Rent Shop Volunteer Join

Q. Who is Mr. Smarty Plants?

A: There are those who suspect Wildflower Center volunteers are the culpable and capable culprits. Yet, others think staff members play some, albeit small, role. You can torture us with your plant questions, but we will never reveal the Green Guru's secret identity.

Help us grow by giving to the Plant Database Fund or by becoming a member

Did you know you can access the Native Plant Information Network with your web-enabled smartphone?

Share

Ask Mr. Smarty Plants

Ask Mr. Smarty Plants is a free service provided by the staff and volunteers at the Lady Bird Johnson Wildflower Center.

Search Smarty Plants
See a list of all Smarty Plants questions

Please forgive us, but Mr. Smarty Plants has been overwhelmed by a flood of mail and must take a break for awhile to catch up. We hope to be accepting new questions again soon. Thank you!

Need help with plant identification, visit the plant identification page.

 
rate this answer
1 rating

Saturday - August 28, 2010

From: Salida, CO
Region: Rocky Mountain
Topic: Plant Identification
Title: Plant identification of ethereal plant in Colorado
Answered by: Nan Hampton

QUESTION:

We live in the south central mountains of Colorado in the upper Arkansas River valley near Salida, Colorado. During the past few weeks we have noticed a very mystic looking plant (flower/grass?) along the roads and trails, mixed in with other native grasses and flowers. But this plant looks like a spider web and when the sun shines on it early in the morning with dew, it appears to be "ground fog", very ethereal and unusual. There are very large patches of it, but it seems to be centered in appx. a 5 square mile area. I can't remember ever seeing it, or anyway noticing it this way, before. Ideas?

ANSWER:

Here are a few possibilities for plants in your area with an ethereal look. 

Fallugia paradoxa (Apache plume)

Elymus elymoides ssp. brevifolius (squirreltail)

Eragrostis trichodes (sand lovegrass) and here are photos.

Muhlenbergia mexicana (Mexican muhly) and here are photos.

If none of these happens to be what you are seeing, please take photos and send them to us and we will do our best to identify the plant.  Visit Mr. Smarty Plants' Plant Identification page to read instructions for submitting photos.  We will definitely need closeups of the plants, as well as a photo showing the overall effect of the plants, in order to be able to identify them.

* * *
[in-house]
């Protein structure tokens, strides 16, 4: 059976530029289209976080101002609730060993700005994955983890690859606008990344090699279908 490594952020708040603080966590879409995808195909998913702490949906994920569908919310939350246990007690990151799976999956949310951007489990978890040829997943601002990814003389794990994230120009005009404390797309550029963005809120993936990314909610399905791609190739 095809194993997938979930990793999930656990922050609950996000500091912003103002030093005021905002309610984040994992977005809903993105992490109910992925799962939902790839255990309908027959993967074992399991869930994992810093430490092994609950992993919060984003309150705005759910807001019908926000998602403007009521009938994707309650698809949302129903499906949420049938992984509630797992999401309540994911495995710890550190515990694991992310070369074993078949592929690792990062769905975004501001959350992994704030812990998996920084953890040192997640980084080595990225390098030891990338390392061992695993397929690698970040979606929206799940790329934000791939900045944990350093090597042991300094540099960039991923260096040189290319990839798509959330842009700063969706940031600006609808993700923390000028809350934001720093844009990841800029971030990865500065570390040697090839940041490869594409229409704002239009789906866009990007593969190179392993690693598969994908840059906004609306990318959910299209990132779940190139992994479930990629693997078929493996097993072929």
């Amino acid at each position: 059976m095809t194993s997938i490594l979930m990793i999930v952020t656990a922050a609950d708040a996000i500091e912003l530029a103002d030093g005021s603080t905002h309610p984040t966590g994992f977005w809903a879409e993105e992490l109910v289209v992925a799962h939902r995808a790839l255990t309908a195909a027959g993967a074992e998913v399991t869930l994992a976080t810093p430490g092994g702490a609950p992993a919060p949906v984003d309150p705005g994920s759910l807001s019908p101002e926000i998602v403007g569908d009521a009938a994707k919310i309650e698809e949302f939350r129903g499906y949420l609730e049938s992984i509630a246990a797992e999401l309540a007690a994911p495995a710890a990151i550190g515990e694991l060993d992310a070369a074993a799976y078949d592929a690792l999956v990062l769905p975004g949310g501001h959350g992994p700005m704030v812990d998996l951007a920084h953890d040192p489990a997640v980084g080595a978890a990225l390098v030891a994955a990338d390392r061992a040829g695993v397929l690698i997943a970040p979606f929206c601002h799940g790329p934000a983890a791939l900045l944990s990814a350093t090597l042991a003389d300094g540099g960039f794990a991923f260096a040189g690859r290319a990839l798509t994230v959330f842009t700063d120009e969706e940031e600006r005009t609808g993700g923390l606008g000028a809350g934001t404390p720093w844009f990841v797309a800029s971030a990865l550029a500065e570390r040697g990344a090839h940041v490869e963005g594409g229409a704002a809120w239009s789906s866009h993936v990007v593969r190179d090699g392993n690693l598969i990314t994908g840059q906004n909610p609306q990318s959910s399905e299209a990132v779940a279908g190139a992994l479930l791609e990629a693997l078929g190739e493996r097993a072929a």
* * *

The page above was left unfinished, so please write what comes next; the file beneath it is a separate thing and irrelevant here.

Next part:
Fallugia paradoxa

Elymus elymoides ssp. brevifolius

 

 

More Plant Identification Questions

Plant ID for that looks like lemon verbena
May 03, 2014 - I have a weed that looks a bit like Lemon Verbena with tiny purple flowers sprouting again this spring in my pasture. It seems to like sandy, acidy sunny areas and smells nice when you even brush up ...
view the full question and answer

Identification of two Solanum species in Thorndale, Texas
November 01, 2010 - Hi. NE of Austin in the Taylor/Rockdale area with sandy loam I have two kinds of nightshade. One has the deep rhizomes and stickers and is relatively small and weedy. The other, very similar in app...
view the full question and answer

Identity of Dalea plant
April 03, 2013 - While in Austin recently (I live in Dallas), I visited Jardinero on Cesar Chavez and purchased a shrub identified only as "Dalea". It is 3-4 feet tall, upright habit, typical tiny pea family foliag...
view the full question and answer

Plant identification of vine in Virginia
September 01, 2011 - Have vine that has small 3 pointed leaves somewhat like a grape but only an inch or 2 long. Adult fruit is black or purple egg shaped and only 3/4 of an inch long. Fruit is single in the middle of th...
view the full question and answer

Identification of tree with outrageous thorns
August 10, 2014 - Can you identify this tree? It has these outrageous thorns on its trunk. They are in clusters and are anywhere from 1" long to 4" long or so.
view the full question and answer

Support the Wildflower Center by Donating Online or Becoming a Member today.